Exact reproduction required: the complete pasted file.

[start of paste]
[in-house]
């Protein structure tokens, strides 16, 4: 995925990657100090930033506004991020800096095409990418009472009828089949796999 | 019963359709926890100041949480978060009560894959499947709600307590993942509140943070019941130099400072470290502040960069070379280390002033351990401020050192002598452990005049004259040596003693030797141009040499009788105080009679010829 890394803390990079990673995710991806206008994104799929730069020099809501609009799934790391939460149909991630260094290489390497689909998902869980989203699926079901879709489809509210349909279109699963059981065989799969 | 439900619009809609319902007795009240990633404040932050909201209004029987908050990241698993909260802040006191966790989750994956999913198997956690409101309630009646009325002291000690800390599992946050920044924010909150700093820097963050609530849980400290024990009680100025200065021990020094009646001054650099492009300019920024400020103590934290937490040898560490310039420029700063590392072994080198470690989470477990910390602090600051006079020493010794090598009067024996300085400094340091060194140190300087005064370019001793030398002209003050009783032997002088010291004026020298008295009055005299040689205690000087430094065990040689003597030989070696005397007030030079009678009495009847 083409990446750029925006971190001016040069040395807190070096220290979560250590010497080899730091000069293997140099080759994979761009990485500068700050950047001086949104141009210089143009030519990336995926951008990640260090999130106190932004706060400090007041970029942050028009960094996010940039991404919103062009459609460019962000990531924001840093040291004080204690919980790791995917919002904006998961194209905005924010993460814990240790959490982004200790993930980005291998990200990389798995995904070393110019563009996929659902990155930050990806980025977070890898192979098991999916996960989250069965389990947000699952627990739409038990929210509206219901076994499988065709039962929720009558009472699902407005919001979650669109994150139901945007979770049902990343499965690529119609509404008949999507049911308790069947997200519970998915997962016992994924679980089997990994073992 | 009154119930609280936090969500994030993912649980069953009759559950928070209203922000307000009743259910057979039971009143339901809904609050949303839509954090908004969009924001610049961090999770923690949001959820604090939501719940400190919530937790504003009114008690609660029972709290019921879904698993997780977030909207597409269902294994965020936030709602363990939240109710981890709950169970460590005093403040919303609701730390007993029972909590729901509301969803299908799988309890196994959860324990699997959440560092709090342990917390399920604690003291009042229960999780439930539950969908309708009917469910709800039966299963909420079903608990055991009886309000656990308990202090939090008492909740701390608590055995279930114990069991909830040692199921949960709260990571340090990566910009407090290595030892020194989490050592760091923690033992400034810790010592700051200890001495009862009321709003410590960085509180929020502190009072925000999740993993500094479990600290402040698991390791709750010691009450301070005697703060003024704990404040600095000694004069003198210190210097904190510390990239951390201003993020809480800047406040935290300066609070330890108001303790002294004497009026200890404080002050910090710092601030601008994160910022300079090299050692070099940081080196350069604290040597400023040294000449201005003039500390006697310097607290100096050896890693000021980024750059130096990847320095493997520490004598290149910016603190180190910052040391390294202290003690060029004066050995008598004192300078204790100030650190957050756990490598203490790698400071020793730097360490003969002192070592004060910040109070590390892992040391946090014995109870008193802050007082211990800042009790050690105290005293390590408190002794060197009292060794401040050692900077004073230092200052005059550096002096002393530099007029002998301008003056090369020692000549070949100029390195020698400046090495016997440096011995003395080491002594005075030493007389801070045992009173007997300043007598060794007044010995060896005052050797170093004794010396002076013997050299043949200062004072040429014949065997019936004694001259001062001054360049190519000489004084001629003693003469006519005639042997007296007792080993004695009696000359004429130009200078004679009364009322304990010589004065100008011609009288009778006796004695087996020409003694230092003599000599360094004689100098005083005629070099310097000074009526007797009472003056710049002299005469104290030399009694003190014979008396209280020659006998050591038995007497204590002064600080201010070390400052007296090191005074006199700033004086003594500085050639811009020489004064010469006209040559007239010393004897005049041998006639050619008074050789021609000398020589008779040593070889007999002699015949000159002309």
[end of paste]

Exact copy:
[in-house]
């Protein structure tokens, strides 16, 4: 995925990657100090930033506004991020800096095409990418009472009828089949796999 | 019963359709926890100041949480978060009560894959499947709600307590993942509140943070019941130099400072470290502040960069070379280390002033351990401020050192002598452990005049004259040596003693030797141009040499009788105080009679010829 890394803390990079990673995710991806206008994104799929730069020099809501609009799934790391939460149909991630260094290489390497689909998902869980989203699926079901879709489809509210349909279109699963059981065989799969 | 439900619009809609319902007795009240990633404040932050909201209004029987908050990241698993909260802040006191966790989750994956999913198997956690409101309630009646009325002291000690800390599992946050920044924010909150700093820097963050609530849980400290024990009680100025200065021990020094009646001054650099492009300019920024400020103590934290937490040898560490310039420029700063590392072994080198470690989470477990910390602090600051006079020493010794090598009067024996300085400094340091060194140190300087005064370019001793030398002209003050009783032997002088010291004026020298008295009055005299040689205690000087430094065990040689003597030989070696005397007030030079009678009495009847 083409990446750029925006971190001016040069040395807190070096220290979560250590010497080899730091000069293997140099080759994979761009990485500068700050950047001086949104141009210089143009030519990336995926951008990640260090999130106190932004706060400090007041970029942050028009960094996010940039991404919103062009459609460019962000990531924001840093040291004080204690919980790791995917919002904006998961194209905005924010993460814990240790959490982004200790993930980005291998990200990389798995995904070393110019563009996929659902990155930050990806980025977070890898192979098991999916996960989250069965389990947000699952627990739409038990929210509206219901076994499988065709039962929720009558009472699902407005919001979650669109994150139901945007979770049902990343499965690529119609509404008949999507049911308790069947997200519970998915997962016992994924679980089997990994073992 | 009154119930609280936090969500994030993912649980069953009759559950928070209203922000307000009743259910057979039971009143339901809904609050949303839509954090908004969009924001610049961090999770923690949001959820604090939501719940400190919530937790504003009114008690609660029972709290019921879904698993997780977030909207597409269902294994965020936030709602363990939240109710981890709950169970460590005093403040919303609701730390007993029972909590729901509301969803299908799988309890196994959860324990699997959440560092709090342990917390399920604690003291009042229960999780439930539950969908309708009917469910709800039966299963909420079903608990055991009886309000656990308990202090939090008492909740701390608590055995279930114990069991909830040692199921949960709260990571340090990566910009407090290595030892020194989490050592760091923690033992400034810790010592700051200890001495009862009321709003410590960085509180929020502190009072925000999740993993500094479990600290402040698991390791709750010691009450301070005697703060003024704990404040600095000694004069003198210190210097904190510390990239951390201003993020809480800047406040935290300066609070330890108001303790002294004497009026200890404080002050910090710092601030601008994160910022300079090299050692070099940081080196350069604290040597400023040294000449201005003039500390006697310097607290100096050896890693000021980024750059130096990847320095493997520490004598290149910016603190180190910052040391390294202290003690060029004066050995008598004192300078204790100030650190957050756990490598203490790698400071020793730097360490003969002192070592004060910040109070590390892992040391946090014995109870008193802050007082211990800042009790050690105290005293390590408190002794060197009292060794401040050692900077004073230092200052005059550096002096002393530099007029002998301008003056090369020692000549070949100029390195020698400046090495016997440096011995003395080491002594005075030493007389801070045992009173007997300043007598060794007044010995060896005052050797170093004794010396002076013997050299043949200062004072040429014949065997019936004694001259001062001054360049190519000489004084001629003693003469006519005639042997007296007792080993004695009696000359004429130009200078004679009364009322304990010589004065100008011609009288009778006796004695087996020409003694230092003599000599360094004689100098005083005629070099310097000074009526007797009472003056710049002299005469104290030399009694003190014979008396209280020659006998050591038995007497204590002064600080201010070390400052007296090191005074006199700033004086003594500085050639811009020489004064010469006209040559007239010393004897005049041998006639050619008074050789021609000398020589008779040593070889007999002699015949000159002309």